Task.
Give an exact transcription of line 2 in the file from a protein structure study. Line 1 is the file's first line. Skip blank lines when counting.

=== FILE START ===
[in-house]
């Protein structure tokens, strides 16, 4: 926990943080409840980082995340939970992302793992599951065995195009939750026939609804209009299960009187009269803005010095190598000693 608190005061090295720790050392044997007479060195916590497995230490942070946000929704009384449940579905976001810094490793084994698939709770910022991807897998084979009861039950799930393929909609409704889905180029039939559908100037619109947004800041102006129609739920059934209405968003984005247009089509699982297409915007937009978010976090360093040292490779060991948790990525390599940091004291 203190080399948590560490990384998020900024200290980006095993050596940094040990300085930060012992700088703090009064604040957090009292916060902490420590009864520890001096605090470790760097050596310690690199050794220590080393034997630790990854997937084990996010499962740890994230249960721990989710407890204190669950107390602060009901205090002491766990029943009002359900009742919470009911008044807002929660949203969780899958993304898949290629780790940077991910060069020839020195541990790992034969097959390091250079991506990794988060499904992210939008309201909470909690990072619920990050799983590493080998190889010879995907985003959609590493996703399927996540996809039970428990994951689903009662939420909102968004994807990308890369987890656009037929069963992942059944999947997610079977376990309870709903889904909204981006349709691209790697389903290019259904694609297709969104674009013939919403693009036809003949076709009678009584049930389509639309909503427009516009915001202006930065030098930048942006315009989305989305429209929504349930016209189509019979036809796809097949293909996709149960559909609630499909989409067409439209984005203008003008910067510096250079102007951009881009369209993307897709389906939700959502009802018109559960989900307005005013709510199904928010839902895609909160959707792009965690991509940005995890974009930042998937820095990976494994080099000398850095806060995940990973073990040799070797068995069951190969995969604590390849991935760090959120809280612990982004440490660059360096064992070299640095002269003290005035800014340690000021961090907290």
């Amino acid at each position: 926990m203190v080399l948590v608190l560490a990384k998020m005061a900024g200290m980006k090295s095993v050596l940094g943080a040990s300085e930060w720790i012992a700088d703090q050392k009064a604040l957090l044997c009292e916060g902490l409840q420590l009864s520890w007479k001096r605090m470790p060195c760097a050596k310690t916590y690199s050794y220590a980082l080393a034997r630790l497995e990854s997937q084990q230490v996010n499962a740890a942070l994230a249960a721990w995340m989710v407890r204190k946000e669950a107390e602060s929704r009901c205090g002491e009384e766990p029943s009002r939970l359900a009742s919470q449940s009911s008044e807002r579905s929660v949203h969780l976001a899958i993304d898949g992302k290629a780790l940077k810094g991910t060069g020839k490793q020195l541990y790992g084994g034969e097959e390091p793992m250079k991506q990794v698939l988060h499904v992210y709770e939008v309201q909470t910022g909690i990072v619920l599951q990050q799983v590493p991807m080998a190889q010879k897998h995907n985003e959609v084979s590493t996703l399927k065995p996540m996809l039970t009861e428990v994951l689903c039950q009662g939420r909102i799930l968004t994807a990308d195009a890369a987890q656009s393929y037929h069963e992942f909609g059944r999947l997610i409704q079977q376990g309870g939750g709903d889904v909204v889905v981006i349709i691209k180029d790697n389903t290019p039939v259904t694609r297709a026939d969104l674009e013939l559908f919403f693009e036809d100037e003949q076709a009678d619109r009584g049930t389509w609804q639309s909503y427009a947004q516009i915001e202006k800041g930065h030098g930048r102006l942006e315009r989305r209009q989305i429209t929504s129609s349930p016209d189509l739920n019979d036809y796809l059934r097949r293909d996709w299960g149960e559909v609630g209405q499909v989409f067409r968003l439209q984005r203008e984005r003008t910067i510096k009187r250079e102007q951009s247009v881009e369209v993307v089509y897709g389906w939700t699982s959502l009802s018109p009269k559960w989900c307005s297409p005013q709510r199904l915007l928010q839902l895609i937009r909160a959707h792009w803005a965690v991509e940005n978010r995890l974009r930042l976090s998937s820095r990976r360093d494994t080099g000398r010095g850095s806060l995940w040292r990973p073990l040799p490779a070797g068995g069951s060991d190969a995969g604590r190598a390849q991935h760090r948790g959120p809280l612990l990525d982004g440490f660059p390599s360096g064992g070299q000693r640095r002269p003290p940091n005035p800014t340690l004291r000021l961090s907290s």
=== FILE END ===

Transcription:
């Protein structure tokens, strides 16, 4: 926990943080409840980082995340939970992302793992599951065995195009939750026939609804209009299960009187009269803005010095190598000693 608190005061090295720790050392044997007479060195916590497995230490942070946000929704009384449940579905976001810094490793084994698939709770910022991807897998084979009861039950799930393929909609409704889905180029039939559908100037619109947004800041102006129609739920059934209405968003984005247009089509699982297409915007937009978010976090360093040292490779060991948790990525390599940091004291 203190080399948590560490990384998020900024200290980006095993050596940094040990300085930060012992700088703090009064604040957090009292916060902490420590009864520890001096605090470790760097050596310690690199050794220590080393034997630790990854997937084990996010499962740890994230249960721990989710407890204190669950107390602060009901205090002491766990029943009002359900009742919470009911008044807002929660949203969780899958993304898949290629780790940077991910060069020839020195541990790992034969097959390091250079991506990794988060499904992210939008309201909470909690990072619920990050799983590493080998190889010879995907985003959609590493996703399927996540996809039970428990994951689903009662939420909102968004994807990308890369987890656009037929069963992942059944999947997610079977376990309870709903889904909204981006349709691209790697389903290019259904694609297709969104674009013939919403693009036809003949076709009678009584049930389509639309909503427009516009915001202006930065030098930048942006315009989305989305429209929504349930016209189509019979036809796809097949293909996709149960559909609630499909989409067409439209984005203008003008910067510096250079102007951009881009369209993307897709389906939700959502009802018109559960989900307005005013709510199904928010839902895609909160959707792009965690991509940005995890974009930042998937820095990976494994080099000398850095806060995940990973073990040799070797068995069951190969995969604590390849991935760090959120809280612990982004440490660059360096064992070299640095002269003290005035800014340690000021961090907290």